The death of an Aboriginal man in a NSW correctional centre has brought to light broader failings in the system of preventing – and recording – Indigenous fatalities in custody.
The death in custody of Tane Chatfield
It took nearly a week for white Australia to notice that Tane Chatfield had died.
The 22-year-old father of one was found unconscious in his cell at Tamworth Correctional Centre about 9am on Wednesday, September 20. He died in hospital two days later.
His death did not go entirely unnoticed. On the day he died, a Facebook post by his sister, Jody Pitt, was shared thousands of times. Nearly 100 people marched in protest outside Tamworth jail a day later, demanding “justice for Tane”. A GoFundMe campaign to raise money for his funeral collected more than $2000 in two days.
But it wasn’t until the Monday after he was found in his cell – a lapse of five days – that media outlets began reporting on yet another Aboriginal death in custody. Indigenous information portal Welcome to Country noted that the death of a giant crocodile in Queensland attracted more media attention over the weekend than the death of a black man in jail.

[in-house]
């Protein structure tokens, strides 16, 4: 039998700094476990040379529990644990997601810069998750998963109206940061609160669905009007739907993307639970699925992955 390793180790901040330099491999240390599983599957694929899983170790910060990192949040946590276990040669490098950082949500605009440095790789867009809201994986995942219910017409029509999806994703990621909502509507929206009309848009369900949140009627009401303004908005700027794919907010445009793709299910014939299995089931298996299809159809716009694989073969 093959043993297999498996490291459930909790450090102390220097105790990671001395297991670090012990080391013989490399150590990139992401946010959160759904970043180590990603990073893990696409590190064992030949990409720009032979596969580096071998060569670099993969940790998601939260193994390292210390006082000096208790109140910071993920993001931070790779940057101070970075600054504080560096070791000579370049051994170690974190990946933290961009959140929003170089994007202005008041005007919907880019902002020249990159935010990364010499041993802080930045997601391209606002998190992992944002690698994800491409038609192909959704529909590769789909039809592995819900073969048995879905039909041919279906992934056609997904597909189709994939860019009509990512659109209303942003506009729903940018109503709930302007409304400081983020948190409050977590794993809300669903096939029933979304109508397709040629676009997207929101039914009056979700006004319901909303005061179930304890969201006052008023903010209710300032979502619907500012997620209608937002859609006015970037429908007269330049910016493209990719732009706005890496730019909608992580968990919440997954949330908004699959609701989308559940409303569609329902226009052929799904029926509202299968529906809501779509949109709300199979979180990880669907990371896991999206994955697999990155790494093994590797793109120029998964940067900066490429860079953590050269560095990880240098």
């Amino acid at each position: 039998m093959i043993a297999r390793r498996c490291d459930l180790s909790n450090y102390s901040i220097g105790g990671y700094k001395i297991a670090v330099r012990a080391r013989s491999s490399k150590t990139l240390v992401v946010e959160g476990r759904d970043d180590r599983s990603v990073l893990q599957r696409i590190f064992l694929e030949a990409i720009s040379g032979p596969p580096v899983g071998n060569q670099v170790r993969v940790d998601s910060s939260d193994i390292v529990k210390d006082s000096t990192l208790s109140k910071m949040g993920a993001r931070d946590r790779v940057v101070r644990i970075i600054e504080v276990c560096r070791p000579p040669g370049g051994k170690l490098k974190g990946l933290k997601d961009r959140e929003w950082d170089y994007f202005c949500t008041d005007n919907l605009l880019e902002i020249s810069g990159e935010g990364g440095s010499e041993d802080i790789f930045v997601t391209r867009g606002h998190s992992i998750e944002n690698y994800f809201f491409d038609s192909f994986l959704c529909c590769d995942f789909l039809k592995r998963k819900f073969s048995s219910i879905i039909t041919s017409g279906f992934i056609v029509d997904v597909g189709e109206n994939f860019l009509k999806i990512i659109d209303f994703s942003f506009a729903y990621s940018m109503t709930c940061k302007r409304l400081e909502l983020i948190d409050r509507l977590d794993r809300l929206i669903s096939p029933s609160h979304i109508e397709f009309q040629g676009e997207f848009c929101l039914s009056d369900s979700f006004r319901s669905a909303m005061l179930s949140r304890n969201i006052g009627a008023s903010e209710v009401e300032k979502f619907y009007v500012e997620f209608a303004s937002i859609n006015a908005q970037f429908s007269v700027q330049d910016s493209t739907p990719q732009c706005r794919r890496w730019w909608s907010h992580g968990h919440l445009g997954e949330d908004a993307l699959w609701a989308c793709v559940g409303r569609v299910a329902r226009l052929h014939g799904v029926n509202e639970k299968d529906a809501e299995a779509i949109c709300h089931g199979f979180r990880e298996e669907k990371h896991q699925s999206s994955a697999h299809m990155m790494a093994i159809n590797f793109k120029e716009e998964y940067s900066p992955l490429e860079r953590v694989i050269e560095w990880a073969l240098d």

Speaking to The Saturday Paper, Pitt remembers her brother as an “active, outgoing” young man who enjoyed painting, was “a great dad” to his three-year-old son, and fiercely loved his family. “He worshipped the ground they walked on,” she says. “He had his troubles, like everybody else, but took it on the chin.”
Pitt says Tane, a North Queensland Cowboys fan who idolised injured captain Johnathan Thurston, was excited to watch his team score several upset victories in recent weeks to stay in the NRL finals series.
Her brother’s death has compelled Pitt to become politically active around black deaths in custody. “It’s never been my forte, but something like this happens and it makes you want to do it.”